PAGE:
Editors' ChoiceNeurology

Depressed Brains Inflict Pain

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Science Translational Medicine  28 Jul 2010:
Vol. 2, Issue 42, pp. 42ec119
DOI: 10.1126/scitranslmed.3001507

Migraine headaches cause great suffering and disability for those afflicted with this common neurovascular disorder. The aura that typically heralds a migraine attack and is a signature of this illness has been attributed to waves of depression in the spontaneous electrical activity of cortical neurons, known as cortical spreading depression (CSD). However, it has remained unclear whether this phenomenon is merely coincident with, or rather has an etiological link, to the headache that follows. Zhang and colleagues have offered intriguing evidence that the classic migraine headache is in fact triggered by this spreading depression. Studying anesthetized rats in vivo, they measured the electrical activity of single neurons that serve as pain receptors in the meninges, the tissue that encapsulates the brain and serves as the site of headache onset. These cells were monitored before and during the induction of CSD on the cortical surface of the brain.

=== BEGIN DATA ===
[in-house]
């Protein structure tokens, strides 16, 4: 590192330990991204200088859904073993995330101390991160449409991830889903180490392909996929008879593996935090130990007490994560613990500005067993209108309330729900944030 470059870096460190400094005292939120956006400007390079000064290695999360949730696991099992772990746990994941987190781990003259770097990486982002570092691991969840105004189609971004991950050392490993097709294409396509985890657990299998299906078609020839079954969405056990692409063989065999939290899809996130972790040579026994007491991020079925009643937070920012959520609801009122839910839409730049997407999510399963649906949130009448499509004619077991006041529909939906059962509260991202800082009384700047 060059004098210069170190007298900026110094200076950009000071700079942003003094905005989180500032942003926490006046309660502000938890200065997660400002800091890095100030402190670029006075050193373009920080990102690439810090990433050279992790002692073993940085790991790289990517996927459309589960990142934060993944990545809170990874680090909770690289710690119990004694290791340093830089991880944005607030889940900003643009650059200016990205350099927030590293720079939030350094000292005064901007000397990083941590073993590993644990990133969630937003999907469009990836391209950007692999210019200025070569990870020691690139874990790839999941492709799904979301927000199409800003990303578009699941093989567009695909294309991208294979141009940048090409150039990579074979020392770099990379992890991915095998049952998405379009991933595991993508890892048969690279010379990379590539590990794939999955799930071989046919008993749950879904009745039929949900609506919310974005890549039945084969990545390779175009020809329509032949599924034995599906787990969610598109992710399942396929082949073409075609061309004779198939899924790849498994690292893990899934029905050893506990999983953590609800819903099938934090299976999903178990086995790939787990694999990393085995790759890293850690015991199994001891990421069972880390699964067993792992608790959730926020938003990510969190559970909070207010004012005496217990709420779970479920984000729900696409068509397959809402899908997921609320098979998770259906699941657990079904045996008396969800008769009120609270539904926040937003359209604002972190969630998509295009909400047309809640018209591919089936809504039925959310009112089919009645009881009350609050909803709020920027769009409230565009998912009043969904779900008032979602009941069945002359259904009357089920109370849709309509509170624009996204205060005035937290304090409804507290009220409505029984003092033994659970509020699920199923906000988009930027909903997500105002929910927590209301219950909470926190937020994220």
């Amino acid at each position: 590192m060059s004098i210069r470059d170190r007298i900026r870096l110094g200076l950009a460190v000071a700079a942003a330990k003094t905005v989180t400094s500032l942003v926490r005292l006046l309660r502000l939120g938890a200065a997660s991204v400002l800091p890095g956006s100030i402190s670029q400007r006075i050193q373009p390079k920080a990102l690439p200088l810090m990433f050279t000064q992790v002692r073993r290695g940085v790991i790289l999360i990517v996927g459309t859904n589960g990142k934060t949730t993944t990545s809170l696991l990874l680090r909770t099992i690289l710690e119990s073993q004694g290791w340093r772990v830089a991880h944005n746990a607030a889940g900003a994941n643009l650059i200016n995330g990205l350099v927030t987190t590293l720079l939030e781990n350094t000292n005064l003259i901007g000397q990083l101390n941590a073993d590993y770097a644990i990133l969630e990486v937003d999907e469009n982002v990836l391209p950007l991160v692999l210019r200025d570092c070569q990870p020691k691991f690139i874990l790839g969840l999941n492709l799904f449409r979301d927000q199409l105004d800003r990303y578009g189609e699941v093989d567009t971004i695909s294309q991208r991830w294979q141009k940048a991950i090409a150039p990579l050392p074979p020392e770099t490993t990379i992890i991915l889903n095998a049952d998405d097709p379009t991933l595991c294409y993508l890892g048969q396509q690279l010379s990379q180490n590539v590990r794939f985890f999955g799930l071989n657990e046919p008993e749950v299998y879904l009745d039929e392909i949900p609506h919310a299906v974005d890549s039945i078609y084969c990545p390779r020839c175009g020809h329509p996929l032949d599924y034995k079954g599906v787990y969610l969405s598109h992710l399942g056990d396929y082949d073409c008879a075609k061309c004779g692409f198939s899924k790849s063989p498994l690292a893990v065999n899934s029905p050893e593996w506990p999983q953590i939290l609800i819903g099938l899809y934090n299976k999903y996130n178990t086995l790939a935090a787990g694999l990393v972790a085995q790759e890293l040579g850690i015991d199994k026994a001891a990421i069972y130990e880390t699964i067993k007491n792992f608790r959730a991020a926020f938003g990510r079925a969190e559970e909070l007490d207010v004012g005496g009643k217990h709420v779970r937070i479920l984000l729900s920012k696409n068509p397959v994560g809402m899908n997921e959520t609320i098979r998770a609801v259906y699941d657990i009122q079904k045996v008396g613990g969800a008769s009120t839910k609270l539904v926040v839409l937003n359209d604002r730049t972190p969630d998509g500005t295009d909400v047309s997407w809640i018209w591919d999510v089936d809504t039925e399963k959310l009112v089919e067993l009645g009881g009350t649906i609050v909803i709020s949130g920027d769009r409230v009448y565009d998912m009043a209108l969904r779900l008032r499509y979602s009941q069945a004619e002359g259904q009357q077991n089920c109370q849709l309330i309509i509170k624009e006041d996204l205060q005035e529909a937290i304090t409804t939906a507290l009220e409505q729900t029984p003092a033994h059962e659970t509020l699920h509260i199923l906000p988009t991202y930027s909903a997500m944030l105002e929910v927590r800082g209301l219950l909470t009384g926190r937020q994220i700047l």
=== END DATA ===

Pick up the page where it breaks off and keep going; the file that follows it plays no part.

In response to three different methods to induce CSD, the electrical activity of the meningeal pain receptors was increased in half of the stimulation trials in a dramatic and long-lasting manner, at least 37 min on average, and often up to the maximum recording time of over 1 hour. Neuronal activation responses measured in the ganglion of the trigeminal nerve, which contains the meningeal pain receptors, were observed both with short delays (before or during the CSD wave) or longer delays (averaging 12 min after the CSD wave), possibly reflecting different pain receptor subpopulations. In two-thirds of the stimulation trials, long-lasting activation of the pain receptors followed the minute-long wave of CSD over the cortex by about 14 min. This delay approximates the latency between CSD and the reduced cortical blood flow observed in human imaging studies, as well as the latency between the aura and the sustained incapacitating headache experienced by migraine sufferers. As the authors indicate, these findings suggest that blocking the delayed induction of pain receptors in the meninges during the signature aura phase of the attack may hold promise in the development of new interventions for this disabling illness.

X. Zhang et al., Activation of meningeal nociceptors by cortical spreading depression: Implications for migraine with aura. J. Neurosci. 30, 8807–8814 (2010). [Abstract]

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